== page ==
This idea however generated much skepticism during its time. Employed as an adjective, paranoid has become attached to a diverse set of presentations, from paranoid schizophrenia, through paranoid depression, to paranoid personality—not to mention a motley collection of paranoid 'psychoses', 'reactions', and 'states'—and this is to restrict discussion to functional disorders.
Even when abbreviated down to the prefix para-, the term crops up causing trouble as the contentious but stubbornly persistent concept of paraphrenia".
A paranoid person may view someone else's accidental behavior as though it is with intent or threatening.
An investigation of a non-clinical paranoid population found that feeling powerless and depressed, isolating oneself, and relinquishing activities are characteristics that could be associated with those exhibiting more frequent paranoia.
Based on data obtained by the Dutch NEMISIS project in 2005, there was an association between impaired hearing and the onset of symptoms of psychosis, which was based on a five-year follow up.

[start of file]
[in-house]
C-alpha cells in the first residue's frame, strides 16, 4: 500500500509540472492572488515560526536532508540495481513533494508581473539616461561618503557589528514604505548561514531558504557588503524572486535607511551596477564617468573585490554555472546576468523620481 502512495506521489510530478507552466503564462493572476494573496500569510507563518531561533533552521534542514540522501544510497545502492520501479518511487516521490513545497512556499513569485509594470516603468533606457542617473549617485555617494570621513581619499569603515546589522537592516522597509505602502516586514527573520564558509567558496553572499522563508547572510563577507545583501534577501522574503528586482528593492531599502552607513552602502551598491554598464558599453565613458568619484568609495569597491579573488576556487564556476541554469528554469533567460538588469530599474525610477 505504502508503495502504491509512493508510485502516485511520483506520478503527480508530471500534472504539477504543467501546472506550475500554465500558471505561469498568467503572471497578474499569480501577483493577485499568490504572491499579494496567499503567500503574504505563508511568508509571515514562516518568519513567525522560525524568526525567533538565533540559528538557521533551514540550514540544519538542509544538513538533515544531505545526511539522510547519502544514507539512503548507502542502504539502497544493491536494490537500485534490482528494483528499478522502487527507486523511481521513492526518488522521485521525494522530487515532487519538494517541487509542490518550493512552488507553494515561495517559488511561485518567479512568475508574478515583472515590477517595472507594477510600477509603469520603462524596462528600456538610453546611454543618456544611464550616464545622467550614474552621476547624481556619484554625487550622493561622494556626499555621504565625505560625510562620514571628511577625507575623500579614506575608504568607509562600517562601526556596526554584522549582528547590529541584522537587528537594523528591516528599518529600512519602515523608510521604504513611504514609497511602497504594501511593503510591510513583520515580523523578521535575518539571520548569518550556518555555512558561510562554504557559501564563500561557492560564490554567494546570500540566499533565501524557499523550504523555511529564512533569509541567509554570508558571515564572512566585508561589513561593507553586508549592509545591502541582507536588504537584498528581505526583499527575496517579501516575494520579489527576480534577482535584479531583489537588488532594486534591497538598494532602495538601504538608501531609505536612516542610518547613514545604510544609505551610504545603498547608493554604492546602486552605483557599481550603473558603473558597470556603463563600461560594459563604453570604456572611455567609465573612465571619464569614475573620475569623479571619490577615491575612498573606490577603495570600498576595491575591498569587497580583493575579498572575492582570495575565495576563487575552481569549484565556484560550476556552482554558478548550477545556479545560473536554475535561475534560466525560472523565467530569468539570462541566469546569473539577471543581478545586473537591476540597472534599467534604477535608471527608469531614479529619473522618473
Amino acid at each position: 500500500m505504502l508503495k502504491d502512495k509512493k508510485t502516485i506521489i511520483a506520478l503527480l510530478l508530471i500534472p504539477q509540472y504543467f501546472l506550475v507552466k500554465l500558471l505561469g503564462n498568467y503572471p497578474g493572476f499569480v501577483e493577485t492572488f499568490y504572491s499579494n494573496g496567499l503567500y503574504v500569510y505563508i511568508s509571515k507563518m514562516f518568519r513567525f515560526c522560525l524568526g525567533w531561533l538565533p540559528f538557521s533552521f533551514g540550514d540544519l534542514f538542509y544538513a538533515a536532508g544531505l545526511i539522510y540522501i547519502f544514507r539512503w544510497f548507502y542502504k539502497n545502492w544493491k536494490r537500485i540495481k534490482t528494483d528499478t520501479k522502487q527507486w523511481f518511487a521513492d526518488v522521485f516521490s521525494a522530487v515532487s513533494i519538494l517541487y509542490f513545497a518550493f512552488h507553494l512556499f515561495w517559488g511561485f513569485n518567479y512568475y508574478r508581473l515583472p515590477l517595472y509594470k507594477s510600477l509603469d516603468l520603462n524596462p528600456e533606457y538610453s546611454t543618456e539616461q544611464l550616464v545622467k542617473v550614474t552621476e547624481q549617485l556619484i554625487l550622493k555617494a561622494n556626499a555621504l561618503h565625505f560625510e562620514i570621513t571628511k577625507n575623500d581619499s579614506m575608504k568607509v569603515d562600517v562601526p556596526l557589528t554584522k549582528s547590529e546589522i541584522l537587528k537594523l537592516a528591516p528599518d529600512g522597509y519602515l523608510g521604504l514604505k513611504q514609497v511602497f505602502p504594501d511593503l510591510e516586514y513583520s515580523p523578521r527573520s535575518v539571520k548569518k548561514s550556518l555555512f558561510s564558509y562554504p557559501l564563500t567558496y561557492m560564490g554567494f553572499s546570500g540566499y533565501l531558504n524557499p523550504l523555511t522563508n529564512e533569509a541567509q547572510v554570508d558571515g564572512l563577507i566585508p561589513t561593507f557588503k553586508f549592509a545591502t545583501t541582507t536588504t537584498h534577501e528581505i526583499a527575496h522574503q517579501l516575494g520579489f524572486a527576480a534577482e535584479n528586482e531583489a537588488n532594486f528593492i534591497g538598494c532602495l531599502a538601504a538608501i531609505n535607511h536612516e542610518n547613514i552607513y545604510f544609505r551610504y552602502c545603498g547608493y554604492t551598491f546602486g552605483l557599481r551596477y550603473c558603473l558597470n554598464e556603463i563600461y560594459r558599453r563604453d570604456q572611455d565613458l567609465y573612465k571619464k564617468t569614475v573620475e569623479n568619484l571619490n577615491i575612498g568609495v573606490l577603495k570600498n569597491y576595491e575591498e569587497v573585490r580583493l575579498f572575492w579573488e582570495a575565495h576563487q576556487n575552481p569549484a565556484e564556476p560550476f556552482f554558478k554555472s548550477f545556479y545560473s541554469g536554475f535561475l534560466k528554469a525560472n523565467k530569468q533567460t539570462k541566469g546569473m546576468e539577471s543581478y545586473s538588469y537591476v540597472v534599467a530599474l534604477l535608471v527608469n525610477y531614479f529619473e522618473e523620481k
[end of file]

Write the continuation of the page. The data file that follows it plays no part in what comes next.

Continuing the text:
Some older studies have actually declared that a state of paranoia can be produced in patients that were under a hypnotic state of deafness. Mc Kenna, "As a noun, paranoia denotes a disorder which has been argued in and out of existence, and whose clinical features, course, boundaries, and virtually every other aspect of which is controversial.
Drug-induced paranoia has a better prognosis than schizophrenic paranoia once the drug has been removed.
Making false accusations and the general distrust of other people also frequently accompany paranoia.
Due to the suspicious and troublesome personality traits of paranoia, it is unlikely that someone with paranoia will thrive in interpersonal relationships.
Most commonly paranoid individuals tend to be of a single status.
It has been suggested that a "hierarchy" of paranoia exists, extending from mild social evaluative concerns, through ideas of social reference, to persecutory beliefs concerning mild, moderate, and severe threats.
Drug-induced paranoia, associated with amphetamines, methamphetamine and similar stimulants has much in common with schizophrenic paranoia; the relationship has been under investigation since 2012.
According to some research there is a hierarchy for paranoia.